Happiness is something I spent years chasing after. I would be happy with top grades, meeting the man of my dreams, my perfect career as a journalist, my first published book . . . Emma’s disenchantments are not dissimilar: ‘Before she married, she had believed herself to be in love. But, as the happiness that love should have brought did not come, she must, she thought, have been mistaken.’
If marriage doesn’t bring Emma all she wants, nor does religion, keeping a beautiful home or being mother to her daughter Berthe. Everything she believes is happiness soon turns out to be disappointment. She distracts herself instead with love affairs and buying material goods. But, along the way, she gets into debt and is preyed upon by conmen. Although this isn’t mirrored by my own life, what privileged western woman hasn’t been tempted by skin products promising rejuvenation, instant-thinness food options or the allure of happiness seemingly offered by that holiday brochure or pamper day?
Meanwhile, the changing emotions and non-communication that only exacerbates the difficulties in Emma’s marriage to Charles still play out similarly in countless relationships:
‘Perhaps she would have hoped to confide these things to someone. But how to speak of an indefinable unease, which changes appearance as the clouds change, which swirls like the wind? She did not have the words for it, the opportunity, the courage. If Charles had wanted it, however, if he had suspected, if he had once seen into her thoughts, it seemed to her that such abundance would have been released from her heart as the harvest of apples that falls from an espalier tree when it is shaken. But as the intimacy of their life increased, the detachment grew in her mind, taking her further away from him.’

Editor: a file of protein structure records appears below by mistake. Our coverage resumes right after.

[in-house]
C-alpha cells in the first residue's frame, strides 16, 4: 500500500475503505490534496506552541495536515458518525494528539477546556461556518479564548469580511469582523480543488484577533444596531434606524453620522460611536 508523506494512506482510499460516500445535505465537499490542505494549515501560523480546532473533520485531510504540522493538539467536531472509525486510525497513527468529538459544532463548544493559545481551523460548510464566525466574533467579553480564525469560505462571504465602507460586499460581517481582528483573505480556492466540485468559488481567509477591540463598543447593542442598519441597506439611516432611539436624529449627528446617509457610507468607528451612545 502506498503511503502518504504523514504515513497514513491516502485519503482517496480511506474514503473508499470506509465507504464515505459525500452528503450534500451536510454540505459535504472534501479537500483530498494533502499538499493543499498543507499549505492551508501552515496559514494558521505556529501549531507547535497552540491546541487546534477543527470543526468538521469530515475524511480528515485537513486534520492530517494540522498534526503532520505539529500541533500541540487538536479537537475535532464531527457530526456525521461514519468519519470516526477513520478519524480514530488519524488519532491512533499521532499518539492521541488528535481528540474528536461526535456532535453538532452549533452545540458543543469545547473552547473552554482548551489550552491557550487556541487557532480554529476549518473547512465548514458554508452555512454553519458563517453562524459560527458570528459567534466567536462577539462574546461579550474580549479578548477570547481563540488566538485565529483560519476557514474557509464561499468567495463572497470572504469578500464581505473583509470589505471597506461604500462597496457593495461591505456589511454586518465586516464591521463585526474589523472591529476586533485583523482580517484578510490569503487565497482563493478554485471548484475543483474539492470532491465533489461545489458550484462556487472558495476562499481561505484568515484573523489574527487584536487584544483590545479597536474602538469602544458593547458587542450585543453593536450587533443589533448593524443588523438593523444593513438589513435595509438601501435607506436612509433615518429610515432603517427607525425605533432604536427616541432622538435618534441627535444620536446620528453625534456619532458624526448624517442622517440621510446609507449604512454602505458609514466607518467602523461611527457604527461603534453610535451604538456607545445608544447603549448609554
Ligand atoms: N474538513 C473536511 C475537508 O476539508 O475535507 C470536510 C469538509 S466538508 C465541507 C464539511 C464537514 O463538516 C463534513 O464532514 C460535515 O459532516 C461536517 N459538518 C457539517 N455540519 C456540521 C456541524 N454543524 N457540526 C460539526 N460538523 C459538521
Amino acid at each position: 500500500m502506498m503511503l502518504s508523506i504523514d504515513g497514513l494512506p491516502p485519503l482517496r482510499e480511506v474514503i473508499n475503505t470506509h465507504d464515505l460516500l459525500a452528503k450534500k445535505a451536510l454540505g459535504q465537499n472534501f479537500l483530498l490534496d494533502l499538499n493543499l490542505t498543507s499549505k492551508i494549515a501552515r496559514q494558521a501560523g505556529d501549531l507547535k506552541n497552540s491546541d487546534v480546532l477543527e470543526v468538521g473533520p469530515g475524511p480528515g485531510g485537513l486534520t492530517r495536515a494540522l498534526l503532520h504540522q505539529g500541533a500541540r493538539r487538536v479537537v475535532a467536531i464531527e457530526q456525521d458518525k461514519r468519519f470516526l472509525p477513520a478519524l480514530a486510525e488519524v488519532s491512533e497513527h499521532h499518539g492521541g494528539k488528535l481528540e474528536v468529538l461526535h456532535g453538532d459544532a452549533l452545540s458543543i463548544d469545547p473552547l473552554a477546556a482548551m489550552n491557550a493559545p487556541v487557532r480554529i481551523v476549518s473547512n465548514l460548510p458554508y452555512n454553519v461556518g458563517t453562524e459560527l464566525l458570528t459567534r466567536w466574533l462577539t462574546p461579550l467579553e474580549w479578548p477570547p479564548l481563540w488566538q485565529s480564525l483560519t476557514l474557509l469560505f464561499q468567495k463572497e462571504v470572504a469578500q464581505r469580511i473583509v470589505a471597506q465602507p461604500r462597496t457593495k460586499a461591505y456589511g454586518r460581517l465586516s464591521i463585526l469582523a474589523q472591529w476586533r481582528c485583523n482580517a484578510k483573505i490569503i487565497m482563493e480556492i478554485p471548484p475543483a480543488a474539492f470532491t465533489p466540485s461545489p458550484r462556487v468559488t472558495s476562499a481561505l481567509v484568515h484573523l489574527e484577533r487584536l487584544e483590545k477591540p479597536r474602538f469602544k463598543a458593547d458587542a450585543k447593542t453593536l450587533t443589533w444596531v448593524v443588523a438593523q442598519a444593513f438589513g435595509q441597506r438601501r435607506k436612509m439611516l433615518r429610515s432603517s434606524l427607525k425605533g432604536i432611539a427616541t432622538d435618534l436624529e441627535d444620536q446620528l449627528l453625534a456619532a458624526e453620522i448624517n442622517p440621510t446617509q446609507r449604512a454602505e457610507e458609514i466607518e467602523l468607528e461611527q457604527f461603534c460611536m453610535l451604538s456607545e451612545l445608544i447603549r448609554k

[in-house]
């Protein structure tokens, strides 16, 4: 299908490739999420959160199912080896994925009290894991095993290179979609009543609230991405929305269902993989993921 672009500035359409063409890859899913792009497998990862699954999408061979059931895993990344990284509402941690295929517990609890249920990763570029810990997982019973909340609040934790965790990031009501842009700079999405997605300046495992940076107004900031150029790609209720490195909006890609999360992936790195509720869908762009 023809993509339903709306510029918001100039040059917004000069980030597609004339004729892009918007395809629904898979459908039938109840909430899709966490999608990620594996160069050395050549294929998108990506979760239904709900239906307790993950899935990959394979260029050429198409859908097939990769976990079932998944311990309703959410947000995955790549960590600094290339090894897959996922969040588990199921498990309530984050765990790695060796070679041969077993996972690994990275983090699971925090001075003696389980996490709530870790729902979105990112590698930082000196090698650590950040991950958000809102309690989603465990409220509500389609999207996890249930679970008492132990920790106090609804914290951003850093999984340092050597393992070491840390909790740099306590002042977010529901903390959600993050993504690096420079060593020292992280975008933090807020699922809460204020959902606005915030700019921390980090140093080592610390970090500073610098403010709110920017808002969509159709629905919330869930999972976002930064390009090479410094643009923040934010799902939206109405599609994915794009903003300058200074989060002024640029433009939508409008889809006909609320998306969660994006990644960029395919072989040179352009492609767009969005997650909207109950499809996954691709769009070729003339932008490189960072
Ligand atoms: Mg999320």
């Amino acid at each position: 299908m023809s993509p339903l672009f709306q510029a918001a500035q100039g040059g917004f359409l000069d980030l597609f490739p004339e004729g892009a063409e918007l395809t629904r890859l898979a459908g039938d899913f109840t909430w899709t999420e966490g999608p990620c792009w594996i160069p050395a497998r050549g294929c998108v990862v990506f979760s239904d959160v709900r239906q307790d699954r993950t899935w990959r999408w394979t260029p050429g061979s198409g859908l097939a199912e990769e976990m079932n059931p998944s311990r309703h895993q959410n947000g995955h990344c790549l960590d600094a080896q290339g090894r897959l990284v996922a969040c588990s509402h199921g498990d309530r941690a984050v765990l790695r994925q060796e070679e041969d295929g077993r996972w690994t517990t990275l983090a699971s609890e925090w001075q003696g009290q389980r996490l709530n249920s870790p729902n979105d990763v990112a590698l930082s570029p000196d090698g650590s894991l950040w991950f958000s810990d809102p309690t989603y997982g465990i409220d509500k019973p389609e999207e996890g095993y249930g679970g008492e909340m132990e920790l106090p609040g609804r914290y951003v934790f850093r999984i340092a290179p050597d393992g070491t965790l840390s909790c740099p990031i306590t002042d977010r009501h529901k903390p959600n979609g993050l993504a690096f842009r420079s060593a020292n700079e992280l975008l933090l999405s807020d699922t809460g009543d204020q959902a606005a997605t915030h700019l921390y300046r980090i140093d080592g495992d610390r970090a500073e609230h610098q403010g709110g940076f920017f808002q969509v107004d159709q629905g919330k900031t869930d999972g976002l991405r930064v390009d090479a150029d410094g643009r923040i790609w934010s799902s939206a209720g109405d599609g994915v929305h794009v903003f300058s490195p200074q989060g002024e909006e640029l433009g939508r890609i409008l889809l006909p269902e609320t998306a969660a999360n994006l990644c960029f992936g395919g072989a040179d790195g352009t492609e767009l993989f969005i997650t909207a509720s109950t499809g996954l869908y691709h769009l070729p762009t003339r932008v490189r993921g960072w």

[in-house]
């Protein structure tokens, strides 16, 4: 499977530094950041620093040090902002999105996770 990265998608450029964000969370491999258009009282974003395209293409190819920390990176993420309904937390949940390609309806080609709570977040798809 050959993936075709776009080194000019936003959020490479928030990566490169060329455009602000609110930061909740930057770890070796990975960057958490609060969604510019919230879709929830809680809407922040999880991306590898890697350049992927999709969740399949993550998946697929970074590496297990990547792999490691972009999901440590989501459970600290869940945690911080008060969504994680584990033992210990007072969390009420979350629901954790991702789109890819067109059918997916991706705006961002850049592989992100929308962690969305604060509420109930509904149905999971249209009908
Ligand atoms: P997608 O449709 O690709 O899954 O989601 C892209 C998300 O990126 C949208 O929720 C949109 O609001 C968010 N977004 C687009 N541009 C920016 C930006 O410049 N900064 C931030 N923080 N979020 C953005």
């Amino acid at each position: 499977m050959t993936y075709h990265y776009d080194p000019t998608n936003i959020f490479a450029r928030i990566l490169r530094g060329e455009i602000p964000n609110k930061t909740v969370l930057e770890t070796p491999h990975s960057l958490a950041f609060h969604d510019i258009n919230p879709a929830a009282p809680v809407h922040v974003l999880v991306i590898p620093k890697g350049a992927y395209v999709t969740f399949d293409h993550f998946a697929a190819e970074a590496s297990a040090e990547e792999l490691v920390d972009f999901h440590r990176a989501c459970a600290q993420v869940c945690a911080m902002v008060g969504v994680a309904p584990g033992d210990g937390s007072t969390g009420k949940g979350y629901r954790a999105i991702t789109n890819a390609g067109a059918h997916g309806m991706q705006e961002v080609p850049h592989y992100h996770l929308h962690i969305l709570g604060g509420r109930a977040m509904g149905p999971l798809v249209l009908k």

Likewise : ‘We shouldn’t touch our idols: the gilt stays on our hands.’ This could be just as much a summing up of the media’s celebrity headlines as Emma’s lover Léon.
Another target of Flaubert’s scrutiny is medical science, pseudo-medicine and self-advancers – topics still relevant today with the rich-poor divide, Big Pharma, loan companies and financial services. While capitalism gets louder, truths become harder to discern from glossy techno babble and the false personal facades of social media networks.
Given the time period, Emma Bovary isn’t diagnosed even by her GP husband Charles, but there are clear hints of potential (manic) depression, as she alternates between sudden energetic moods and a kind of lethargic ill health: ‘On some days, she would chatter with a feverish excess; these exalted moods would be suddenly followed by periods of inertia when she didn’t speak or move.’
My own depressions have never been definitely categorised. But in 2013, I felt so low that I was passively, if not actively, suicidal. I couldn’t find a point in life and directly identified with Emma’s conflicting desire in: ‘She wished both to die, and to live in Paris’. For me, instead of Paris, simply substitute any fantasy, peaceful sunny escape location, or purposeful goal.